vol. 155 of the University of Pennsylvania Law Review (2006)
Market-share liability has been one of the most controversial doctrines in tort law, with a strong plurality of courts rejecting the doctrine on the ground that it radically departs from the fundamental principle of causation. Courts that have adopted this liability rule, though, believe they are adhering to the principle of causation. In the first case to adopt market-share liability, the California Supreme Court claimed that the liability rule is grounded upon an extension of alternative liability, a doctrine that has been accepted by virtually all jurisdictions. The court never adequately explained how alternative liability can be modified to yield market-share liability, and the only explanation provided by torts scholars involves redefining the tort right to permit compensation for tortious risk, conditional upon the occurrence of injury, rather than for the injury itself. However, courts do not conceptualize the tort right in these terms, for otherwise the doctrine of market-share liability would be uncontroversial. As this Article shows, market-share liability can be derived from alternative liability in a manner that neither redefines the tort right nor departs from the principle of causation. Alternative liability permits the plaintiff to prove causation against the group of defendants. This characterization of the causal rule has been recognized by some torts scholars, but has never been justified. The Article shows that evidential grouping is a defensible principle implicit in numerous cases involving analogous causal problems, including the asbestos cases. Evidential grouping not only explains the doctrine of alternative liability, it shows how a modification of that liability rule yields market-share liability largely for reasons given by the California Supreme Court. This conceptualization of alternative liability and market-share liability also explains the otherwise puzzling liability rule adopted by courts in the asbestos cases. Due to this doctrinal unity, the widespread acceptance of alternative liability should make market-share liability more widely acceptable.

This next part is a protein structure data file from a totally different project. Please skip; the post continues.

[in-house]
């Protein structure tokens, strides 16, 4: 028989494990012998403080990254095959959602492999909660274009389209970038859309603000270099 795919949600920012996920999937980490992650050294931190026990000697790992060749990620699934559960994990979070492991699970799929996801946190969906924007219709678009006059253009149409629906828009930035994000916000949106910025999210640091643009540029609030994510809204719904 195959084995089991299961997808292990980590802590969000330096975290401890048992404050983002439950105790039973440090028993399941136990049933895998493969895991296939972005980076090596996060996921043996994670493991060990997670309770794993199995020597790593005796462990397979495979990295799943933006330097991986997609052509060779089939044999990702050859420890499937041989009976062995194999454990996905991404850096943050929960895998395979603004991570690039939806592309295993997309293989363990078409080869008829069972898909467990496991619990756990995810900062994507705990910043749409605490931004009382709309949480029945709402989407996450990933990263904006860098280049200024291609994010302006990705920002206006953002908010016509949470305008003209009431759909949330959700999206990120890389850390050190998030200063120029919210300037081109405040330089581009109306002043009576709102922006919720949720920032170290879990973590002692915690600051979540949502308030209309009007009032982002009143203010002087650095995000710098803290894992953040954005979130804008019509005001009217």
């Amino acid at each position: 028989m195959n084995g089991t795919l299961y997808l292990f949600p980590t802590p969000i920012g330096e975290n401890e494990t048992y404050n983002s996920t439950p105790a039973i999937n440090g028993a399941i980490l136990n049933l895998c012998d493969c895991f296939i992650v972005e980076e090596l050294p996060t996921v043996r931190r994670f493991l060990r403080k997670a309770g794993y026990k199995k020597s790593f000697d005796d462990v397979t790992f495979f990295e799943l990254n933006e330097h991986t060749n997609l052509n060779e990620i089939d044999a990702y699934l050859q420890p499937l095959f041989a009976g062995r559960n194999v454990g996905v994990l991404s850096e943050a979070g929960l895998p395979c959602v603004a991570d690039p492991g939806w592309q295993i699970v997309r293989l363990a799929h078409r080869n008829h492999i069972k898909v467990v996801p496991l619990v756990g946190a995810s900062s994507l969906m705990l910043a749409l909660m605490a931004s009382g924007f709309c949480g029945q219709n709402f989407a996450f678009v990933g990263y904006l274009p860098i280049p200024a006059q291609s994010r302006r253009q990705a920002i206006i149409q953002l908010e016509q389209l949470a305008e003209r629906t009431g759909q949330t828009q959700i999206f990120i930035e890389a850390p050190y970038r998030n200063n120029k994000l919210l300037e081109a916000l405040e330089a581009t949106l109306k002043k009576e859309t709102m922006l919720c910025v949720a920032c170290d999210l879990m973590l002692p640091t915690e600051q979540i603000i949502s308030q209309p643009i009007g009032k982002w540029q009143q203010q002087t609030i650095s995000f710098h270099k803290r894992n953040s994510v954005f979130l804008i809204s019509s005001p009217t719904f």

Date of Authorship for this Version
Geistfeld, Mark, "The Doctrinal Unity of Alternative Liability and Market-Share Liability" (2006). New York University Public Law and Legal Theory Working Papers. Paper 45.